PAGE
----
Spy Tips on Interrogation, Stealing Large Files, and more…
Interrogating a hostile prisoner is a little like proposing marriage, you want to get it right on the first try. So you don’t settle until you find the perfect spot. You take special care to create the right ambience and set the mood, and then you wait for the best moment to pop the question.
The threat of rendition is usually more persuasive than the fear of immediate torture. For prisoners who want to believe that they’ve hit rock bottom, the idea that their circumstances could get even worse is a powerful motivator. It’s kind of like the grass always being greener, only in reverse.
Every interrogation is a struggle between two parties for control. But when forward progress depends on you giving up this control, you have to be careful. An overt show of weakness is transparent. Bluffing strength and allowing that bluff to get called creates a believable fiction that lets the person across the table think they actually have something on you.
Bureaucracy is a spy’s best friend. The overlap between city, county, and state emergency response creates confusion that can be exploited at a crime scene. If you wander in off the street and claim jurisdiction, you buy time by wrapping yourself in red tape.
For a spy in a rush to steal large computer files quickly, file-sharing sites are a dream come true. File sharing has none of the drawbacks of e-mail. There are no size limitations on uploads, no waiting for files to bounce through multiple servers, and no electronic trail leading back to the account on the receiving end. The only drawback is, whatever you post can be seen by anyone in the world. But since nearly every visitor to these sites is busy trolling for illegal-music and movie downloads, chances are good no one will think twice about whatever boring intelligence you’ve left there.
When an operative hears a gunshot, his first instinct is to identify where the shot came from. When a civilian hears a gunshot, he might turn to locate the source of the shot or he might run straight for the nearest building, which is a problem if that building’s been rigged to explode. At that point, you may have to choose the small injury over the big one.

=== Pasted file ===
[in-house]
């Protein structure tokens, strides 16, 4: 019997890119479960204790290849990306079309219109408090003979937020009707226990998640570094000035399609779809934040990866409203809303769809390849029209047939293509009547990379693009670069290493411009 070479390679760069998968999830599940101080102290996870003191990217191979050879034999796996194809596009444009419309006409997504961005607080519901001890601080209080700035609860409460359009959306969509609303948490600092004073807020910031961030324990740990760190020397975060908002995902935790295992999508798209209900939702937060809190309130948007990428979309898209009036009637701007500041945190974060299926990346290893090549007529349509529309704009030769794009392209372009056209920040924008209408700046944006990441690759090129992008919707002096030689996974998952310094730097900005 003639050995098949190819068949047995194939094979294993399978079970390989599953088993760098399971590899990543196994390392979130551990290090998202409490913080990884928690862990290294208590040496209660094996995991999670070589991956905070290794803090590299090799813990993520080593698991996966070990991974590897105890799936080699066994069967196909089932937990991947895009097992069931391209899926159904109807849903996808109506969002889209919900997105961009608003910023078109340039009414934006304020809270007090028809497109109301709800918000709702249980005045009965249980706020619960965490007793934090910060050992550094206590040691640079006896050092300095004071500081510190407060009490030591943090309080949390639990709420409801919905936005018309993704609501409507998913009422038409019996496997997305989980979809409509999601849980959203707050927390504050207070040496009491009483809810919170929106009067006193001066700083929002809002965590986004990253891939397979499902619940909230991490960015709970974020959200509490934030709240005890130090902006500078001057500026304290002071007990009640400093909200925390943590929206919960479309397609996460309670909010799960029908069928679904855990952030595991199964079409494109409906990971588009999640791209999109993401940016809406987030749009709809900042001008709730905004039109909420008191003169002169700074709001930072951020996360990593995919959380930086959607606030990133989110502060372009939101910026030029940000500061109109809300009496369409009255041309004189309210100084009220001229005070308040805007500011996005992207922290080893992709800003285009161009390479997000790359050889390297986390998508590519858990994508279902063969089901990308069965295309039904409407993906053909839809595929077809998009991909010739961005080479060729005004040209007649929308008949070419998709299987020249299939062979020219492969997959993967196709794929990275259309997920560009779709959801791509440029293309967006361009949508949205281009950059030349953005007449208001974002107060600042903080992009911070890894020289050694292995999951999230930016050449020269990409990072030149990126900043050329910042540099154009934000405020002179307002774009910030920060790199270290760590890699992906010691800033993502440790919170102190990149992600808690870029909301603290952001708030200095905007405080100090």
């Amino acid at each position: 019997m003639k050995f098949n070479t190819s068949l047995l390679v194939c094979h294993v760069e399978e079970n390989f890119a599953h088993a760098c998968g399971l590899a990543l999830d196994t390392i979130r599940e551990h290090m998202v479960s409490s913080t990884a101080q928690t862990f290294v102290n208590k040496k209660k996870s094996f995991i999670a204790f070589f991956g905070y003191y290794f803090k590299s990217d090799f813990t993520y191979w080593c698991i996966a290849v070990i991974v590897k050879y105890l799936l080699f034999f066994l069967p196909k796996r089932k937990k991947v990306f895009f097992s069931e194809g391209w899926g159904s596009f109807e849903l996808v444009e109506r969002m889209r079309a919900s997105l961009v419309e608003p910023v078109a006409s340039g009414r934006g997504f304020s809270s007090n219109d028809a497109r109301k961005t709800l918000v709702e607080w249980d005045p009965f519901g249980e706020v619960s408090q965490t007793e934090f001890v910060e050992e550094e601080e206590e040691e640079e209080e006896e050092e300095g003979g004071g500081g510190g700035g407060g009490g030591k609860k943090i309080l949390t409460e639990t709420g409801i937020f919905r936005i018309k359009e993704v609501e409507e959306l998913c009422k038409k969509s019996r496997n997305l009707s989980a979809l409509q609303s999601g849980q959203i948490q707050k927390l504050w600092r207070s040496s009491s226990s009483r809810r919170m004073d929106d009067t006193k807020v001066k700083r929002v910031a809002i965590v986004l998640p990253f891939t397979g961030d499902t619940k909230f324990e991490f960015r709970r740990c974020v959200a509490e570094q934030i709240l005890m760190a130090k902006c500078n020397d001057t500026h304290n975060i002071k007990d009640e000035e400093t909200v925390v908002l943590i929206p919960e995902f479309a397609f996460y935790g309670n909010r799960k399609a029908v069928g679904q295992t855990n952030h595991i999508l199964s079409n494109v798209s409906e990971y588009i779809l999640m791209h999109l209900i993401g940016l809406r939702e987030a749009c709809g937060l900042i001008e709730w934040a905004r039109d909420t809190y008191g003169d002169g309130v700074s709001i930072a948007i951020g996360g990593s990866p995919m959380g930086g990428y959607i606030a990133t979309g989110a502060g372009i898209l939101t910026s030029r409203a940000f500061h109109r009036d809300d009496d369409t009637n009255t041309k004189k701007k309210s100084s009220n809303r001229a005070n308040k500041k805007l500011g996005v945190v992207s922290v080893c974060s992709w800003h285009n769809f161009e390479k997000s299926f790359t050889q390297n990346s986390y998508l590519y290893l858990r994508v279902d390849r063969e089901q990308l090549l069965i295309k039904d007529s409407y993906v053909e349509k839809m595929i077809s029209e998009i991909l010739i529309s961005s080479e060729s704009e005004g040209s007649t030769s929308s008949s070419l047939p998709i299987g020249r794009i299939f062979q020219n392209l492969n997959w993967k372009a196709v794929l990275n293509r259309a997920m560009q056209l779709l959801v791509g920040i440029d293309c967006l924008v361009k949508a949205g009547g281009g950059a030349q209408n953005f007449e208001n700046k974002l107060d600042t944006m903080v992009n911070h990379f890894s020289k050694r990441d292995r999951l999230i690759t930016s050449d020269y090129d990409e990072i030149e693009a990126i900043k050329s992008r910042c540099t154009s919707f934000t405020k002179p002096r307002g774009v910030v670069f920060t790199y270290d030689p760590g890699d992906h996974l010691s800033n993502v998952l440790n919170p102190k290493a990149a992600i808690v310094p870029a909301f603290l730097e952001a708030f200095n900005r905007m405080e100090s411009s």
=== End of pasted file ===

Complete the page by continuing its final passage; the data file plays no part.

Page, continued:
There’s a reason why most thieves work at night. Darkness makes it easier to commit crimes. But darkness also makes it harder to see where you’re going when you’re trying to escape. Infrared paint is invisible in daylight but can be seen under a black light or with the help of I.R. goggles. Useful if you need to find an exit in the pitch black.
There’s an art to letting someone think they’re corrupting you. You can’t be too eager or too reluctant. You can’t be too quick or too slow. Most of all, you have to sell the guilt in the eyes that comes with betrayal. Once they think they own you, then you make your move.
Hydraulic arms are safety features that slow the speed a door can close, to minimize injury. But wrap a belt around them, and they can be turned into an improvised lock.
It doesn’t matter if you’re a spy or a civilian, falling isn’t fun. You can minimize injury by absorbing shock with your knees and rolling as you hit the ground. But the most important thing you need to do is remain calm and accept that it’s going to hurt.
To stop a moving car, you can kill the engine, kill the driver, or kill the tires. If you only have a small amount of explosives, the tires are your target. The trick is getting the charge in the right place.
When you’re interrogating someone with nothing to lose, you have to give them another reason to talk. If you’re looking to motivate someone who’s cut off, alone, and convinced they’re going to die, you can’t beat revenge.